|Title:||Thoracic Cord Compression Due to Gout: A Case Report and Literature Review||Authors:||KAO, MING-CHIEN||Keywords:||gout;thoracic spine;spondylosis;spinal cord compression;tophus TOPHACEOUS;GOUT||Issue Date:||2000||Journal Volume:||v.99||Journal Issue:||n.7||Start page/Pages:||572-575||Source:||JOURNAL OF THE FORMOSAN MEDICAL ASSOCIATION||Abstract:||
An 82-year-old man developed progressive weakness of both legs 1 month prior to admission. He reported no previous history of trauma. Spine radiography revealed marked thoracic and lumbar spondylosis. Magnetic resonance imaging of the spine disclosed segmental stenosis with cord compression at TIO-ll due to an extradural soft tissue lesion. Based on a diagnosis of thoracic spondylosis with cord compression, decompression laminectomy was performed. During the operation, fragile chalky-white material was noted over the epidural space, compressing the thoracic cord . The granular lesion was meticulously removed until the dura was identified and the cord was decompressed. Histologic examination of the surgical specimen revealed deposits of needle-like crystals that were consistent with monosodium urate, demonstrating that a gouty lesion of the thoracic spine had caused the cord compression. The patient had previously experienced several attacks of gouty arthritis of his feet. The postoperative serum uric acid concentration was 8.5 mg/dL. After surgery, he was treated with benzbromarone 100 mg per day. He was able to walk 3 months after the operation. A high index of suspicion of gouty involvement of the spine is necessary in patients with gout. Surgical decompression followed by regular administration of antigout drugs can provide satisfactory results.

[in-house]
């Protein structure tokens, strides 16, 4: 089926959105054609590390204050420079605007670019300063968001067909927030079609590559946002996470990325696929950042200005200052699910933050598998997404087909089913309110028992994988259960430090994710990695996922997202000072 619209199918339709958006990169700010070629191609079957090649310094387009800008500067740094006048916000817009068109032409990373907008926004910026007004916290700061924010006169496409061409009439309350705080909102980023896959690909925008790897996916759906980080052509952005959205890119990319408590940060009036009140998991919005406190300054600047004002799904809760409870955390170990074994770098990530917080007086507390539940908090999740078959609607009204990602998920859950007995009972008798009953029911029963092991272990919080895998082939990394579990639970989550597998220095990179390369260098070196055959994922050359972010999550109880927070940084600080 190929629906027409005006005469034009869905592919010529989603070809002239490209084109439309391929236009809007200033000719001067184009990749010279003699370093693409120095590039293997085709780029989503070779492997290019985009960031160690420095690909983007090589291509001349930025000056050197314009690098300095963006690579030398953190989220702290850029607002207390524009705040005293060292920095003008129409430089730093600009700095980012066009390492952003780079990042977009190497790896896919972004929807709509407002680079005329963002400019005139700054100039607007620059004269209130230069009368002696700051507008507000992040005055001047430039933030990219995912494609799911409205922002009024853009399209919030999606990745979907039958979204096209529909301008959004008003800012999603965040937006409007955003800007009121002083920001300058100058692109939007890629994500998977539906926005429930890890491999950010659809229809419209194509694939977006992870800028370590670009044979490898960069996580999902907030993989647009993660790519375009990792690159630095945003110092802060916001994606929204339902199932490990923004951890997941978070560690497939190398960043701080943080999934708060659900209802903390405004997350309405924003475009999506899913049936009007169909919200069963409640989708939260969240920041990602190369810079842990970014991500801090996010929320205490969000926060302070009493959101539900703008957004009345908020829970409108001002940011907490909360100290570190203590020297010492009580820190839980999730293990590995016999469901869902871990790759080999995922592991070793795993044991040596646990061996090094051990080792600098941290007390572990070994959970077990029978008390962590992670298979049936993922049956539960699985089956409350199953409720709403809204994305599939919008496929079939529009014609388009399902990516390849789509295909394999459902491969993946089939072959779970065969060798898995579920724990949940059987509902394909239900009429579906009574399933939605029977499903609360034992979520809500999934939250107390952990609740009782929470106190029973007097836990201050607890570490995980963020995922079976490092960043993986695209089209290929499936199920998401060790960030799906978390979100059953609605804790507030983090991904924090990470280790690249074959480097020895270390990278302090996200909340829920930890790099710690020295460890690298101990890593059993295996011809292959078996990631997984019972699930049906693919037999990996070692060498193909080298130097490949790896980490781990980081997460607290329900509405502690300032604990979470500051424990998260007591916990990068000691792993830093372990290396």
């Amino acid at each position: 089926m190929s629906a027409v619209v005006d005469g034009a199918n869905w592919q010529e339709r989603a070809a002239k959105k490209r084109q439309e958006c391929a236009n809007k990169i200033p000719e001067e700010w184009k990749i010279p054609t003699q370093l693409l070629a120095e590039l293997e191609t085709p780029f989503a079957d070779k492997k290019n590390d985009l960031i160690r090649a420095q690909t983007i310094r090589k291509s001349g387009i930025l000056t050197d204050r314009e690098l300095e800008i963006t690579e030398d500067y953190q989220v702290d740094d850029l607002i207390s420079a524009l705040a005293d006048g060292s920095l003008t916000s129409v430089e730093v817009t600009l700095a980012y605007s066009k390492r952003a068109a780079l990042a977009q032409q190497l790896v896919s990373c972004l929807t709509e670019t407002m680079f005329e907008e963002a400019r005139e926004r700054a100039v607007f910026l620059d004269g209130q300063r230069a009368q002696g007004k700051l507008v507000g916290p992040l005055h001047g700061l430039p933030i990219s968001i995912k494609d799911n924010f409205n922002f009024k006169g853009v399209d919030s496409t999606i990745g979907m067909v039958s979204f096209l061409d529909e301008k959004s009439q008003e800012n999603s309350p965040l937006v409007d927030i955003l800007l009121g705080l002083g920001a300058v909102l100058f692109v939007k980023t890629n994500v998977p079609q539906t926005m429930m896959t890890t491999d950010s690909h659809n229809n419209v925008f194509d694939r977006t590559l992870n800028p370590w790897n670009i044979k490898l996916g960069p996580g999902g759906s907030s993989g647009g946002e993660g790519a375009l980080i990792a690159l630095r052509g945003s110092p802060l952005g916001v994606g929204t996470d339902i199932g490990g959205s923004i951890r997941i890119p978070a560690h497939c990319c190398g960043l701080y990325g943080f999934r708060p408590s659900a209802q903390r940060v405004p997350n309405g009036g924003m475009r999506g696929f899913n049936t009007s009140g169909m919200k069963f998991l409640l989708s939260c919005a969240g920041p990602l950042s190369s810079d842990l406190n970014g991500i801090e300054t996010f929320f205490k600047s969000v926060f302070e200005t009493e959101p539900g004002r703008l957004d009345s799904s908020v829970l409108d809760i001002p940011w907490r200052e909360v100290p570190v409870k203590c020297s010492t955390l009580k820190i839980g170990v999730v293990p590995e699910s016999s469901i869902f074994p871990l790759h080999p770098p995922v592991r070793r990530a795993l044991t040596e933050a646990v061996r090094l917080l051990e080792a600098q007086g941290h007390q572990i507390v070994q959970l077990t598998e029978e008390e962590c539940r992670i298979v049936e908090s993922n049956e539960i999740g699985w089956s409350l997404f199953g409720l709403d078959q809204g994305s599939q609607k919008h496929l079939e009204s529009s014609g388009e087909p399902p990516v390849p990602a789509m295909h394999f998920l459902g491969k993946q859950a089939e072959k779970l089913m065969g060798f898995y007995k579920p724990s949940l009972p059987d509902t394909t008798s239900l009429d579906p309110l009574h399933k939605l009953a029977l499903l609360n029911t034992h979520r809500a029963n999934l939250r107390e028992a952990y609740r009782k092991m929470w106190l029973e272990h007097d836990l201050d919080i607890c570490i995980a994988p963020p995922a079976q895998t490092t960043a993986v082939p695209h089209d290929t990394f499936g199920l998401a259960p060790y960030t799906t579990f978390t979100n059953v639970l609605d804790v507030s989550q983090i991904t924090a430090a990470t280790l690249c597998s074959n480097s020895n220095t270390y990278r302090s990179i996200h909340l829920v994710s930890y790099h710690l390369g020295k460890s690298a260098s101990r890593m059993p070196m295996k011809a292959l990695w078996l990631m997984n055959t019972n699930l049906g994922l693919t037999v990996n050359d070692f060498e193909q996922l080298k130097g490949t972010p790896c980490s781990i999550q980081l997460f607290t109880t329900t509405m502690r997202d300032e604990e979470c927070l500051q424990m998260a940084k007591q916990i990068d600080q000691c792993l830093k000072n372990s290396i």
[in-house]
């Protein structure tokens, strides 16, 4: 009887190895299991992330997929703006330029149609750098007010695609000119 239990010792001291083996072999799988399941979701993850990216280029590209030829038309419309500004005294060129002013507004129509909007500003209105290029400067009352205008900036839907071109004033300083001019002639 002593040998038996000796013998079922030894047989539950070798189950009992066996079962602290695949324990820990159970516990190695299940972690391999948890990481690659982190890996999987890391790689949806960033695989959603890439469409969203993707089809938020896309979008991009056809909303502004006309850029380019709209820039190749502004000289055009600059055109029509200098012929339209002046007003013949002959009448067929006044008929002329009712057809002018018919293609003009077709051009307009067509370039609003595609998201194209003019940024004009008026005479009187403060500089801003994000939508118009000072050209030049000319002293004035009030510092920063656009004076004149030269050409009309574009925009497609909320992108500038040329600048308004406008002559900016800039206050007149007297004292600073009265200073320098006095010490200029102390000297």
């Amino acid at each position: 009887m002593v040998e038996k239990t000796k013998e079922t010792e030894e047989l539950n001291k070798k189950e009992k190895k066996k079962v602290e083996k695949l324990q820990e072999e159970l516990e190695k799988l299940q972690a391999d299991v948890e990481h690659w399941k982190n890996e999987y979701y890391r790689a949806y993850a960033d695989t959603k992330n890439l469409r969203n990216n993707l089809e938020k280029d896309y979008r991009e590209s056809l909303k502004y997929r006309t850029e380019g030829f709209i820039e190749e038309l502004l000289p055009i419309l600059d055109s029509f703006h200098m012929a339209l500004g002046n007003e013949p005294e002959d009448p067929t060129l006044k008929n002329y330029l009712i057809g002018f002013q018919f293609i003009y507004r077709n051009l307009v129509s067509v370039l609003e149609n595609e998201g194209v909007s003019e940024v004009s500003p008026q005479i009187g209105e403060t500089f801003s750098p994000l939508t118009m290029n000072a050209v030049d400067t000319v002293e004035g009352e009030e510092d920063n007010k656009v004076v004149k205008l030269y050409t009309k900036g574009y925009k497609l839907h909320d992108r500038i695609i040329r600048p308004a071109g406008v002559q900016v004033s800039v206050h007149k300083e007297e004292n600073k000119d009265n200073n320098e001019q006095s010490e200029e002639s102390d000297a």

|Appears in Collections:||醫學系|
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